In the 1950s, lichenologist Henry .A. Imshaug (1925-2010) inventoried lichens at 91 alpine peaks across Western North America. But no one has gone back up to see if those alpine lichens have responded to climate change.
Have alpine species disappeared from some areas – have others shifted ranges into new locations? Can we untangle the impacts of air pollution from climate change? Can lichens be used as effective bioindicators of climate change in alpine regions?
Answering these questions is our goal. My partner Jason Hollinger and I have re-inventoried 12 of Imshaug’s original alpine sites in the Sierra Nevada Mountains of California and western Nevada, along with two in the Washington Cascades, and one in the Intermountain Region. The project has proven to be bigger than we initially anticipated, so we are taking a more modular approach by focusing our efforts first on the California alpine. Preliminary results for California are currently in press, look for the upcoming Spring/Summer 2019 California Lichen Society Bulletin.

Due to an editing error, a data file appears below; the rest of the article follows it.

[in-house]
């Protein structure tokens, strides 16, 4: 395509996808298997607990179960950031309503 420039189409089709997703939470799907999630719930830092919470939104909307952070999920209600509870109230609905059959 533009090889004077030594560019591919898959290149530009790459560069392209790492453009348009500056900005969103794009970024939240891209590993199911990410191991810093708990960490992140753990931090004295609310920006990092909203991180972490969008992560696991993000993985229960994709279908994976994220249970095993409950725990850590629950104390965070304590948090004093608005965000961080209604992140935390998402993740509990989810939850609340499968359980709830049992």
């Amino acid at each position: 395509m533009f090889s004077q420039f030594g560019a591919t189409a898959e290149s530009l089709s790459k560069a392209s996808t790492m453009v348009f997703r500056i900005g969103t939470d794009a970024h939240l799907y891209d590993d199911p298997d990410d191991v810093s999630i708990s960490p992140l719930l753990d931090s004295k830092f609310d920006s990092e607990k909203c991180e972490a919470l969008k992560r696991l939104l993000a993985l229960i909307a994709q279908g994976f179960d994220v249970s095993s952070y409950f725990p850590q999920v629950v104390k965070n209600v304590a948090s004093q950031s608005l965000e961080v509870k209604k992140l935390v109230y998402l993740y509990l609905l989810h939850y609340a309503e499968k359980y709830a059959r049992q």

This project is proudly supported by the California Lichen Society. Check out CALS here!